and "prep" room for the student laboratory. On the rare occa-
sion that I beat him to work, I was careful when hearing the
approach of his positive footsteps to pull up as close to my desk
as possible so that he could pass unobstructed by the back of
my chair.

My old solid oak chair had a crack that would have made a
good mechanical model for the study of pincers movements. A
startling move would have produced a serious distraction at the
desk of my chief who was separated from me only by the sound
barrier of a heavy screen door. But more painful was the business
of consulting with students during cramming season just before

■'Chief Scientist, Medical Division, Oak Ridge Institute of Nuclear
Studies; Former Associate Professor of Biochemistry, University of North
Carolina School of Medicine.




our quizzes. Water
tends to seek its own
level and the some-
what watery frac-
tion of the class fre-
quently stopped in
the "vestibule." Ev-
ery professor has a
right to his favorite
topics; and the "P's"
and "Q's" that Dr.
Andrews stressed
most were not my
strongest points of
knowledge before
our first voyage
through his course
in Biochemistry. So/
there was double
cause for frustra-
tion in these early
days; the inevitable disturbance from the chatter of consultation
and the unwitting propensity of the students to pick damaging


questions. These experiences were, however, ingredients more
valuable, than this description, for the future growing-up to the
presently well-muscled department from its humble beginning.

No single material factor in this growth stands ahead of
Fels Naphtha, tattle-tale-gray soap from Philadelphia. Its
research grants transfused the budget and facilities of a depart-
ment that otherwise appeared to suffer from aplastic anemia.
This product excelled all other commodities for scrubbing floors,
washing dishes, cleaning cars, and shampooing children.

The front door that the Andrews kept open at home to
faculty and students stands among the most vivid memories.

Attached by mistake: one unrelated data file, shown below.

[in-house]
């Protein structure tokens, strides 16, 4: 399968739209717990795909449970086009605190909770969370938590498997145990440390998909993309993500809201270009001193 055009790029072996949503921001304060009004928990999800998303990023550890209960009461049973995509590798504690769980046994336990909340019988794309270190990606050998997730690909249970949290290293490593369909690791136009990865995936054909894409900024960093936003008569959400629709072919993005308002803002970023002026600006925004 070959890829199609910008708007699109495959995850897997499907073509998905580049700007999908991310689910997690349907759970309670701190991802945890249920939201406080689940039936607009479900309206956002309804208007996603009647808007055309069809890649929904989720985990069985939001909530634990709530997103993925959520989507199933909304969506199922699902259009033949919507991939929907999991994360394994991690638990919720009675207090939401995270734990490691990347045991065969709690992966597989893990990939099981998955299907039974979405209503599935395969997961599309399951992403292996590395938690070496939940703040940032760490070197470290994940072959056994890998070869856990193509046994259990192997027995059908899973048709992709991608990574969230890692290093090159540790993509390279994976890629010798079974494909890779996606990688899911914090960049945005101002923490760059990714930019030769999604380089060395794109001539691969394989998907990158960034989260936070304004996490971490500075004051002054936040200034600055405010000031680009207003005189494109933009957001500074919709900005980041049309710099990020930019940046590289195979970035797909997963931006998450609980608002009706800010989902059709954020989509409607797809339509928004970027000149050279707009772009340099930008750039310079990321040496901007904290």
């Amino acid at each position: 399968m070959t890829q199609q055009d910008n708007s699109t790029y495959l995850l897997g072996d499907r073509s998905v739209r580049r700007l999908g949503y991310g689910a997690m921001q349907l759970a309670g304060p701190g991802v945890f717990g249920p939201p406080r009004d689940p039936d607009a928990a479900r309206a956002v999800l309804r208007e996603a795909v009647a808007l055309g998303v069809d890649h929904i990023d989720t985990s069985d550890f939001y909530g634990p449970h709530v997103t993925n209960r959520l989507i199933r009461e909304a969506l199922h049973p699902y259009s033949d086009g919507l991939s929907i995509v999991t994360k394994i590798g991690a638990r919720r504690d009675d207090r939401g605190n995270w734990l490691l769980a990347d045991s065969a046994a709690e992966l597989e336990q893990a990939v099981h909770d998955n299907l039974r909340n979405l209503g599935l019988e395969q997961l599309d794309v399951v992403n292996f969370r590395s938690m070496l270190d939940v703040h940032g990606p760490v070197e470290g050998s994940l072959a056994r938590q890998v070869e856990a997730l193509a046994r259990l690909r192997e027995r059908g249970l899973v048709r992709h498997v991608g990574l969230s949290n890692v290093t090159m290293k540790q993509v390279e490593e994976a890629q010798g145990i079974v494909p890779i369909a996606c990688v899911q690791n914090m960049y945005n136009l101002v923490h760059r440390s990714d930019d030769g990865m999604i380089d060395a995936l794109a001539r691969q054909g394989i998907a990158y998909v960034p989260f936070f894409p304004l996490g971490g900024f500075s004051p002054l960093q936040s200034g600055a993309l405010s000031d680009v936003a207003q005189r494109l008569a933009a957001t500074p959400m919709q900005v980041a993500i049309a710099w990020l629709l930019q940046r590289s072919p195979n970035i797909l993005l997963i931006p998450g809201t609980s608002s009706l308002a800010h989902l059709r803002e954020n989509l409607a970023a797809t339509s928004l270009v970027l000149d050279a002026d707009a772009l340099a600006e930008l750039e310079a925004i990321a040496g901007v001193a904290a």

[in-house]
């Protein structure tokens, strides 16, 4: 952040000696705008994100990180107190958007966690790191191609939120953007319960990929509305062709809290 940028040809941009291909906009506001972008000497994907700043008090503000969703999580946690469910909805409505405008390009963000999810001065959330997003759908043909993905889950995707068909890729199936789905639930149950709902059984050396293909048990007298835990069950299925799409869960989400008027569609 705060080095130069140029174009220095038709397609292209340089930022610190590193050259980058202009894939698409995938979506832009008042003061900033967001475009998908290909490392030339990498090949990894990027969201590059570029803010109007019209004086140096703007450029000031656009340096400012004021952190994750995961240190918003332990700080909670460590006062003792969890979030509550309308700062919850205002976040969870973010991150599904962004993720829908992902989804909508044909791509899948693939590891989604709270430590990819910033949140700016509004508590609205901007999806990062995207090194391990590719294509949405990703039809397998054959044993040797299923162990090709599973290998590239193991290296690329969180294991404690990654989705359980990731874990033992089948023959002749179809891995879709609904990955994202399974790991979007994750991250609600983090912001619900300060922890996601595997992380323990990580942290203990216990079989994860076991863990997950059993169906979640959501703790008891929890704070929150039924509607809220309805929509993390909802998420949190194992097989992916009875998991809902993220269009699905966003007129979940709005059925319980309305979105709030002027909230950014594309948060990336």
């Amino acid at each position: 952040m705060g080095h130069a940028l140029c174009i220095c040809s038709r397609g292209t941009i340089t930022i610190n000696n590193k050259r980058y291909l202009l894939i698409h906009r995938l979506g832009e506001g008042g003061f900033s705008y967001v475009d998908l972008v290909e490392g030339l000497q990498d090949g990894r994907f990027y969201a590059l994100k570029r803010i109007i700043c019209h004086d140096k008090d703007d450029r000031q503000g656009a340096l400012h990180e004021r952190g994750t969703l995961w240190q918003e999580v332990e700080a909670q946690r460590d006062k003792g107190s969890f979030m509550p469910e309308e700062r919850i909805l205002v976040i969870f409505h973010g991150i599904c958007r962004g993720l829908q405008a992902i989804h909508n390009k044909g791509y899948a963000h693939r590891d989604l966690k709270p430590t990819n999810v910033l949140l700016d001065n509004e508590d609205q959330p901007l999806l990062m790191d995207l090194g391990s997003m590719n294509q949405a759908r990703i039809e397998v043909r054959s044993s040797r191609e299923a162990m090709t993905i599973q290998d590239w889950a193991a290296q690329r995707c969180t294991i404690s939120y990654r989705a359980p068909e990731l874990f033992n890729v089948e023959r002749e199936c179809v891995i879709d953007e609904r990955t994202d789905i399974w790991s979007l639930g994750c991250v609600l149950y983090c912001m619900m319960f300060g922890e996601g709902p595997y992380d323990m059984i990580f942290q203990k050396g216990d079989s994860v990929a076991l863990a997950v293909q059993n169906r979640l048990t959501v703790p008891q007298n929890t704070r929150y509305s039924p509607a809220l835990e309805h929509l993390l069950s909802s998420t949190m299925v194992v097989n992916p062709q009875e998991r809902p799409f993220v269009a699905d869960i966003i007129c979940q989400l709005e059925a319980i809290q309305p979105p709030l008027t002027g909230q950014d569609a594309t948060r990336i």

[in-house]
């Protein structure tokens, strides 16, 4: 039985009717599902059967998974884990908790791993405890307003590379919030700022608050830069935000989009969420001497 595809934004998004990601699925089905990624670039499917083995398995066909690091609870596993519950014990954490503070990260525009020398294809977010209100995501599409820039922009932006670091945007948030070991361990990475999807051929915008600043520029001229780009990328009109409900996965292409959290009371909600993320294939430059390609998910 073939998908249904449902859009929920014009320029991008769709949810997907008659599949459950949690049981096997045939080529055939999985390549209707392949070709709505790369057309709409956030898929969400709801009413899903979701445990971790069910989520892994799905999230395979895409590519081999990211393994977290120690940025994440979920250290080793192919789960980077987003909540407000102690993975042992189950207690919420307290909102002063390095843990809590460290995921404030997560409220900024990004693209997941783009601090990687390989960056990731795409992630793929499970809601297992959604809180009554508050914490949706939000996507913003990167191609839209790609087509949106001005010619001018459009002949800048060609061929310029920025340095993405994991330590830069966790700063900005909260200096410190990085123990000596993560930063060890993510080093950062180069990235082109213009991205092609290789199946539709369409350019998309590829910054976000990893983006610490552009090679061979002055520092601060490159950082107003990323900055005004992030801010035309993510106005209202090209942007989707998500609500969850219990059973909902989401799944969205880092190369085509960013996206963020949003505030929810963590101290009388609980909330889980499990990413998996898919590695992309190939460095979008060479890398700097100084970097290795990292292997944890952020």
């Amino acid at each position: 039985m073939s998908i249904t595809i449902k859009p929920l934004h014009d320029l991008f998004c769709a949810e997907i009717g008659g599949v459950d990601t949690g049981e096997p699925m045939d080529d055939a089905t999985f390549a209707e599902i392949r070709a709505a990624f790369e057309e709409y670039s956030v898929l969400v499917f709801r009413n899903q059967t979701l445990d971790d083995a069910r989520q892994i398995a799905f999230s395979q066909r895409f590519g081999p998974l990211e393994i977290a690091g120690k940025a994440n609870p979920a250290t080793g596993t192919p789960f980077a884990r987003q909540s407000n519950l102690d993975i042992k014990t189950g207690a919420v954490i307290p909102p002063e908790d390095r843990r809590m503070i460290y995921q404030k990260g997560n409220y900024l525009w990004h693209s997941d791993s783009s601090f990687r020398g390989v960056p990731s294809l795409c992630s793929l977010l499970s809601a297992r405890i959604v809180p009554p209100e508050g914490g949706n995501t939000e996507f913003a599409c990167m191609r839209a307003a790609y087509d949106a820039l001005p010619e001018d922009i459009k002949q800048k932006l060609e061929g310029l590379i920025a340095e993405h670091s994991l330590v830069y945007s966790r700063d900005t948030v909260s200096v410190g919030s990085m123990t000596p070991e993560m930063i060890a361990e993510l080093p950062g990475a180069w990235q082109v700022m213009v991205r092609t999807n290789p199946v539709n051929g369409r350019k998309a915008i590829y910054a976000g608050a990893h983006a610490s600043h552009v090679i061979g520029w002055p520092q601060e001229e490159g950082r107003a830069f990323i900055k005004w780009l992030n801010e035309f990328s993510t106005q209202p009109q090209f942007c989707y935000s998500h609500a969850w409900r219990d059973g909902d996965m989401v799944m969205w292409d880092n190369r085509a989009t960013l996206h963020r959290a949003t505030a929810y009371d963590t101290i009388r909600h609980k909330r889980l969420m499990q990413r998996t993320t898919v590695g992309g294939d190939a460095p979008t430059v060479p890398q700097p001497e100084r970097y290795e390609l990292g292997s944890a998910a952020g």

Gustatory indulgence was certainly a source of as much delight
to Dr. Andrews as to anyone but his indulgence also included^
preparation of exotic dishes and "dishing it out" to others. The
faculty dinners, served in his dual roles of host and chef, and the
short orders of Chinese dishes had no parallel. Year by year the
students also enjoyed similar festive occasions at the annual Sun-
day night suppers of ham and potato salad and all of the trim-

My already-exceeded space permits me to relate only a
sprinkling of the scores of miscellaneous incidents depicting the
nature of Dr. Andrews. How revealing was the unmeasured
influence and inspiration on the annual chain of lads that had
the privilege of his tutelage and private laboratory on Saturdays
and holidays; the free courses in elementary nutrition sponsored
for the housewives of the university village — and the unknown
number of husbands who accordingly had to eat their spinach;
the letter that was always answered promptly; the desk that was
always cleared before the day ended; the daily temperature chart
that was kept of the lake at summer camp; the history of Chapel
Hill winters recorded in units of fuel oil consumed; the conversion
factor for honey and mead; the unbelievable restraint when z
clumsy student asked, under the tension of an examination, to
fill his pen and then upset a full bottle of ink among the neat
array of papers on Dr. Andrews' new office desk.

This tribute is in honor of the professional man — clear
lecturer, lucid writer, able administrator, exacting teacher, crea-
tive builder — whose life is abundantly flavored with music, books,
gardening, travel, languages, people, and pineapple. An obituary?
A retirement? Not in the least! Instead, a diploma to the zestful
pursuit of new interests.


The New Biophysics Laboratory

By Robert H. Bartholomew"'

Dr. David Gordon Sharp joined the staff of the Department
of Bacteriology of the University of North CaroUna School of
Medicine last month as research professor in biophysics. His work
will be financed by a $140,000 grant from the National Institutes
of Health of the U. S. Public Health Service. This sum will
cover a five-year period of biophysical studies of macromolecules
and viruses in the Department of Bacteriology under Dr. D. A.
MacPherson, professor and head of the department.

For his studies one of the new R.C.A. electron microscopes,
costing $28,798, has already been purchased and is now in opera-
tion. This type of instrument is the most powerful microscope
in the world and one of 57 in existence. This microscope has 100
to 200 times the "seeing power" of the best optical microscopes.
This means that viruses can not only be seen, but also their
internal structure can be studied.

This microscope, and related instruments such as the analyti-
cal ultra-centrifuge, will be used in the new biophysics laboratory